Hello. I do not think this neglected child syndrome applies to me. I was not a neglected child. I am on a wonderful therapy site and that is helping me tremendously. My issues do not stem from childhood, they stem from now and I think my mothers dementia has a lot to do with it. There is simply no other explanation for her behaviour and I am learning how to deal with things from that point of view.
Good luck with your counselling.
if you grill your mother the way you grilled the hairdresser I wonder if her telling you to cut your hair is her way of trying to stop you constantly talking about it !!
I'm really pleased you have found somewhere that is meeting your needs, poster
what on earth do you mean? Your statement makes no sense at all.
Just ignore it, poster. Some people have an odd sense of humour. I didn't think it was funny either.
Anyway, what are your plans for New Year? I expect I'm going to be tucked up in bed before the clock strikes 12 tonight.
All my Christmas decorations are packed away already which means I can approach the New Year with a fresh and uncluttered start. And there are snowdrops out in the garden already....I find that always lifts my spirits.
I was not joking at all....simply offering another view....all falling on deaf ears but we remain ever hopeful that Poster will accept some counselling and find some calmness in life.
I agree,I'm no psychologist but Poster's hair seems to have assumed an importance that is out of all proportion.It's obviously about much more than this and maybe professional counselling is the way forward to resolve the issues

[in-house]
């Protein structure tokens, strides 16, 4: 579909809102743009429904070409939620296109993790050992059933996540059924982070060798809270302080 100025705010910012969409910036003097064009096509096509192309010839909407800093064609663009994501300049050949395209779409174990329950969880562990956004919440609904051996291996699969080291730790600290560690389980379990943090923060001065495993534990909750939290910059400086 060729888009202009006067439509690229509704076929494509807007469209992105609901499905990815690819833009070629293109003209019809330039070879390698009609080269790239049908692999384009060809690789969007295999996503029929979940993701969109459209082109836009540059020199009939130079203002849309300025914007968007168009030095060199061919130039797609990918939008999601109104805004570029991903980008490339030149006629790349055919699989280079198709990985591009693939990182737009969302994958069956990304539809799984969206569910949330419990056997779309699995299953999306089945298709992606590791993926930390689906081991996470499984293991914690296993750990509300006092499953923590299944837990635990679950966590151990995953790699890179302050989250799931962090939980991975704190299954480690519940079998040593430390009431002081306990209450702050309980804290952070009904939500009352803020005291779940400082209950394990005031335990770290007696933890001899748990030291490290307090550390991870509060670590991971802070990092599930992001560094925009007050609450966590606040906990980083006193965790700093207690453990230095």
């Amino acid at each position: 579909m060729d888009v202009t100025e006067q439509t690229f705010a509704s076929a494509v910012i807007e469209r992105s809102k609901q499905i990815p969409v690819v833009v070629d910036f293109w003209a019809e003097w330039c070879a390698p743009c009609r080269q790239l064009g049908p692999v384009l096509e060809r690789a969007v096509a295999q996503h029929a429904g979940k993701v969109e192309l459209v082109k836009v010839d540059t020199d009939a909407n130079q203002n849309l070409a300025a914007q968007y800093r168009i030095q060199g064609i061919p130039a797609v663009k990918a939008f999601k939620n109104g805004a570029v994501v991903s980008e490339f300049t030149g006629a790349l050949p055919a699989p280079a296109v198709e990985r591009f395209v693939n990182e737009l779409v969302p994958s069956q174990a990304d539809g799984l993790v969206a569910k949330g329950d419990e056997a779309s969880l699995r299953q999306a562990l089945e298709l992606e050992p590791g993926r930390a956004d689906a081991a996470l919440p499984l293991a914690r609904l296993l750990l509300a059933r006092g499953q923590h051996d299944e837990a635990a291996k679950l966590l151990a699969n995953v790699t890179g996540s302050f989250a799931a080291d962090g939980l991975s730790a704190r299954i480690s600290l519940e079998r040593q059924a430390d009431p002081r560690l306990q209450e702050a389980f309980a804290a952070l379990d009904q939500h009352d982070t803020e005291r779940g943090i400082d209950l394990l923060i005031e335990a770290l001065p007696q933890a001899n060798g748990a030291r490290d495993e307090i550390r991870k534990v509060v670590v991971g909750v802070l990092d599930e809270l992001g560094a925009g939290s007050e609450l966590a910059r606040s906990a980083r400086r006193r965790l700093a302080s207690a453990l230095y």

It's no coincidence that my Alz Society logon I.D. is hair related. My mum too has a "thing" about my hair and my appearance in general. It's also true that before AZ struck, she was obsessed with me having my hair style the way she wanted it - when I was a kid this was okay, as I've got older it's akin to bullying. I have over the years had lots of different cuts and styles - all my choice, ALL of which she hated - hey ho, I can (sort of) shrug it off now but yes I do understand the hurt these jibes do cause.
My hair is now short and grey - it was grey before it became fashionable and I'm jolly pleased with it.
Mum has given up berating me for my hair choices - now it's all focus on the dog - who (you've guessed it) has some long fluffy locks - which in mum's opinion need cutting off. Bless him - it's water off the ducks back to the dog and I just say "Ah well it's the breed" and yes I do leave the room sometimes if the ranting does get too much.
MY advice to poster - you decide how you want your hair, a style is not carved in stone, you can change it, colour it, perm it - could you try to "have a bit of fun with your hair?" for you, no one else . And stock up on some platitudes which may or may work with your mum and don't be afraid to cut phone calls short if it gets too much.